Dick’s Sporting Goods and The Dick’s Sporting Goods Foundation, which supports Dick’s charitable and philanthropic activities, were honored last night at ESPN’s third annual Sports Humanitarian of the Year Awards ceremony in Los Angeles.
Dick’s received ESPN’s Corporate Community Impact Award for their Sports Matter initiative. Developed in 2014, Sports Matter provides equipment, uniforms and monetary donations to youth sports teams in need, and raises awareness surrounding the decline in funding for youth sports nation-wide.
The ESPN Corporate Community Impact Award recognizes a corporation that uses the power of sports to help advance a social issue, cause or community organization. Dick’s was honored for their longstanding commitment to sports and actions in helping to save youth sports.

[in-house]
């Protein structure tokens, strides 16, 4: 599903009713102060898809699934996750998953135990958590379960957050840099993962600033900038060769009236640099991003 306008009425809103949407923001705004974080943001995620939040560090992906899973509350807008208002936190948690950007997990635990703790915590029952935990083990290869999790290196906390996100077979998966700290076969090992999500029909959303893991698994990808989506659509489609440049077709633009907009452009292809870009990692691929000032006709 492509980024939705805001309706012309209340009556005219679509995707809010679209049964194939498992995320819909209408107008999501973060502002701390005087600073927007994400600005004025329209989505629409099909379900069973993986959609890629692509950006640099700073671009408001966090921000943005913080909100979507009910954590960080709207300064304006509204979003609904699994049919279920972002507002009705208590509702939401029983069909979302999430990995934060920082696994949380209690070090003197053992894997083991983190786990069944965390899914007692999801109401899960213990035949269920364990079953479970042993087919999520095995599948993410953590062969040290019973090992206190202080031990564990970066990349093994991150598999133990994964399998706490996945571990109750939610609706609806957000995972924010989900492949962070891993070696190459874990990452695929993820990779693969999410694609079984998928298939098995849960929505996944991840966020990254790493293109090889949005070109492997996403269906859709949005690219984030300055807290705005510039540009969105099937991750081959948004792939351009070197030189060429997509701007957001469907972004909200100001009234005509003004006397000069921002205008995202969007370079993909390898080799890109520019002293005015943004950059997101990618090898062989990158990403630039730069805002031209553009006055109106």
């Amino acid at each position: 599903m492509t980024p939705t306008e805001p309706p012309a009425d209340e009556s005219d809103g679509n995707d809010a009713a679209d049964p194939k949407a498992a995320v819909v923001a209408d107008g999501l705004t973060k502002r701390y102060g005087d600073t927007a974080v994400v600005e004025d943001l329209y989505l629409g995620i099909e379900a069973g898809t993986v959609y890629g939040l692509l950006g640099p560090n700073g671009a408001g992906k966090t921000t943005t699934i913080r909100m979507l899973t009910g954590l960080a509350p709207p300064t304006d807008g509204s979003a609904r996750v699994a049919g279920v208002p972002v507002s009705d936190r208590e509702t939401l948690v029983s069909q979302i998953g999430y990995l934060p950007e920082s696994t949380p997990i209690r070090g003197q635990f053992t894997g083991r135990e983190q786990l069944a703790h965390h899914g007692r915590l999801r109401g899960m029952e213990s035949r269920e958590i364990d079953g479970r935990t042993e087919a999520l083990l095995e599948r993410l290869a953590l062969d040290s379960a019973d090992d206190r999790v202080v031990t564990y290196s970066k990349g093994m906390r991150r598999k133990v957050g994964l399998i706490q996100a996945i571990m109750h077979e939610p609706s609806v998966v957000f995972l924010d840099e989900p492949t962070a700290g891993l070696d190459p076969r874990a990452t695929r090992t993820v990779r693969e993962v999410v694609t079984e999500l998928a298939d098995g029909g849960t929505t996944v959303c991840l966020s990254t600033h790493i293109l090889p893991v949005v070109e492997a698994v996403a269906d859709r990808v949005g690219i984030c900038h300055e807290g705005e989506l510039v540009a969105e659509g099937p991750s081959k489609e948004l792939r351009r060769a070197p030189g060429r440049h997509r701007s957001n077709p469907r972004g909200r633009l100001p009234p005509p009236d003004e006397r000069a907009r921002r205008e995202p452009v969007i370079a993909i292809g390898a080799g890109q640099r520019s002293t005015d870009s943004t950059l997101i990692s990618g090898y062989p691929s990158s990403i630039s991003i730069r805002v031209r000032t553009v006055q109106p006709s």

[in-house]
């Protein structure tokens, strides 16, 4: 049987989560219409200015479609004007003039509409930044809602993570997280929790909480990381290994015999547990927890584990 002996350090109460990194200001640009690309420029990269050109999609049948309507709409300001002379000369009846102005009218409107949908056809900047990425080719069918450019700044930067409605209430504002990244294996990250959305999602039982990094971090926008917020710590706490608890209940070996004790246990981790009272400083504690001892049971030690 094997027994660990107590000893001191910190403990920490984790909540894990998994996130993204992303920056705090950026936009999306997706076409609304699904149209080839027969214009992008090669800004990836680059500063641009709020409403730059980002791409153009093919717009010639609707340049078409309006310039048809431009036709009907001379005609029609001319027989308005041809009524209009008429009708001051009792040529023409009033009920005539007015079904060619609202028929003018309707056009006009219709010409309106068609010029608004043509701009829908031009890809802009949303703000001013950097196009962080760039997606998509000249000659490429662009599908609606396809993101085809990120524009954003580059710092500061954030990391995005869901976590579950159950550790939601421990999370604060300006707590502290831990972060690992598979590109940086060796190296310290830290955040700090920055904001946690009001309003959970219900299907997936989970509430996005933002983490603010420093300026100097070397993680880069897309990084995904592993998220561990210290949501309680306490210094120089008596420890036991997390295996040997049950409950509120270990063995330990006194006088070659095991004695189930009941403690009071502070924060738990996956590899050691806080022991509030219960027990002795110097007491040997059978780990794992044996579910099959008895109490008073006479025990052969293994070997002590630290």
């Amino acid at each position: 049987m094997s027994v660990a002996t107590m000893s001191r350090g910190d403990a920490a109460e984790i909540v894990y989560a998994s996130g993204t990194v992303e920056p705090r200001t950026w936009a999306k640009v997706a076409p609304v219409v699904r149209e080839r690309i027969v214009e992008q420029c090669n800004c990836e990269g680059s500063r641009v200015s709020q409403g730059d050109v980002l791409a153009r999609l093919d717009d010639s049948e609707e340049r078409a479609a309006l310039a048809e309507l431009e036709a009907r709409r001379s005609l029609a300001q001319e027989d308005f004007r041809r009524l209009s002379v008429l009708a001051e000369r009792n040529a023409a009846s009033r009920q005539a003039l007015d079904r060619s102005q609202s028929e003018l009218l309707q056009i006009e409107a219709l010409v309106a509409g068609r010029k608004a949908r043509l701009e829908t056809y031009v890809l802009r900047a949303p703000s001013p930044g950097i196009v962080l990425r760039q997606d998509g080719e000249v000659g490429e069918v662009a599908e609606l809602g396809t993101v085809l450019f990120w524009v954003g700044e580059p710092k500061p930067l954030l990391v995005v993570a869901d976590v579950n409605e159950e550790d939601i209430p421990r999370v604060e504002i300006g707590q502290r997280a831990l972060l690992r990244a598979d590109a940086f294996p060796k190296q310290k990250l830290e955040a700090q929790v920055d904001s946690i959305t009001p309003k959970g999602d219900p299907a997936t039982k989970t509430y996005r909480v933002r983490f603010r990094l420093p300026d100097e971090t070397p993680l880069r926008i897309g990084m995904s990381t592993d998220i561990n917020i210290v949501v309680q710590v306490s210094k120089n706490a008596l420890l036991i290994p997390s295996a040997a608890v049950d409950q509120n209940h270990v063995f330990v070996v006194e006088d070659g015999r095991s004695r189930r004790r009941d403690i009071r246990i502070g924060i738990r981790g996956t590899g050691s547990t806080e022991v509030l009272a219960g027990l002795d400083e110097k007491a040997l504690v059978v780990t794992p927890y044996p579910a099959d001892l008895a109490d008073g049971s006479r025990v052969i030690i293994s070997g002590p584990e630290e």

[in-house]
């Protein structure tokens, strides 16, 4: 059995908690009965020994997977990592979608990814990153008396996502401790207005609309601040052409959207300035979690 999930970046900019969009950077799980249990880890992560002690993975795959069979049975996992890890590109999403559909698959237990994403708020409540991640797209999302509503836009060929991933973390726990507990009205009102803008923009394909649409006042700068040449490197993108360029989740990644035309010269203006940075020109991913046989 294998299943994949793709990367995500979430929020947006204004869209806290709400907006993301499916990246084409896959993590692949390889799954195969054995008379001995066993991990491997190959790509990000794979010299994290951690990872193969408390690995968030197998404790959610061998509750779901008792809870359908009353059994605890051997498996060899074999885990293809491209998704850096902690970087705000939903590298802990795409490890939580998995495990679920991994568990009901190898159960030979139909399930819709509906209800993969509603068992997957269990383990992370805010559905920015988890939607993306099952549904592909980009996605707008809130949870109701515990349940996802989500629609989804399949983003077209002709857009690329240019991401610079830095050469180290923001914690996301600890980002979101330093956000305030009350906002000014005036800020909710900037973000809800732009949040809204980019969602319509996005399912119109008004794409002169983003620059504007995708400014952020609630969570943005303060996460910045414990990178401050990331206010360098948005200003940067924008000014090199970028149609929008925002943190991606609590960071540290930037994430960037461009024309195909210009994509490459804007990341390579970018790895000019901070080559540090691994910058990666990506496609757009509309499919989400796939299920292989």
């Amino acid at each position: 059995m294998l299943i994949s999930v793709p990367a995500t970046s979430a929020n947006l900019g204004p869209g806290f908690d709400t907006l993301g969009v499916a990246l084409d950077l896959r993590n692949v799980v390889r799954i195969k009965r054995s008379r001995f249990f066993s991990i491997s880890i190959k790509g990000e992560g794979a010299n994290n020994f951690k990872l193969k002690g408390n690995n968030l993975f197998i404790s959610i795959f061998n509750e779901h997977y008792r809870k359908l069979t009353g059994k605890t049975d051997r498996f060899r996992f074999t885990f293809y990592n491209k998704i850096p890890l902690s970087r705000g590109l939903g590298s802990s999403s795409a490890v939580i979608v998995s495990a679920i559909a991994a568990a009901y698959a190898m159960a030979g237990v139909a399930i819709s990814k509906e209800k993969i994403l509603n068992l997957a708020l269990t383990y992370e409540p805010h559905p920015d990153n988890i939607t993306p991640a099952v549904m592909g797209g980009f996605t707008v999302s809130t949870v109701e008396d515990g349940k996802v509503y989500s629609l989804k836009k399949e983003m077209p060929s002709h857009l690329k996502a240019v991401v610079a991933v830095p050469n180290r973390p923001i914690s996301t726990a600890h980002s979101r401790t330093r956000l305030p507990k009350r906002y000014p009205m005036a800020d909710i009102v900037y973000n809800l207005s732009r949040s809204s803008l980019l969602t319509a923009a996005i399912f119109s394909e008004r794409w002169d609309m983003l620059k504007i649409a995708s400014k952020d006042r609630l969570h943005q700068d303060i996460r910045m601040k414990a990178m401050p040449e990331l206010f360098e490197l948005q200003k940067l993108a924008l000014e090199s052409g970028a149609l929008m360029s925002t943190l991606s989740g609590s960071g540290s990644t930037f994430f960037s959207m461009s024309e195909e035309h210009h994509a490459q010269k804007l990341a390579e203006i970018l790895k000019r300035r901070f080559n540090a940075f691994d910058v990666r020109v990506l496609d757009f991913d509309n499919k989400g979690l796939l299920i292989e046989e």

“It’s a tremendous honor for us to receive this important award from ESPN” said Lauren Hobart, Dick’s Sporting Goods president and president of the Dick’s Foundation. “Youth sports are in trouble. Studies tell us that billions of dollars have been cut from youth sports in recent years and 60% of children must now pay a fee to play. Yet sports are one of the best youth development tools that exist, so we’re working hard to reverse this frightening trend.”
Dick’s and The Dick’s Foundation have been working to combat this crisis and since 2014 have pledged more than $50 million to support teams and leagues in need, while working to raise awareness of the importance of youth sports across the country through the Sports Matter campaign. To date, Sports Matter has saved thousands of youth sports teams and given hundreds of thousands of kids the opportunity to play.
In 2016, Dick’s integrated Sports Matter into its major initiatives and campaigns, including the creation of the Sport Emmy nominated documentary Keepers of the Game, by supporting over 200 Team USA Olympic and Paralympic hopefuls through flexible employment, and the development of a ‘Green Laces’ campaign which donates $2 from every sale back to youth sports.
More information is available at www.sportsmatter.org.
Photo courtesy Sports Matter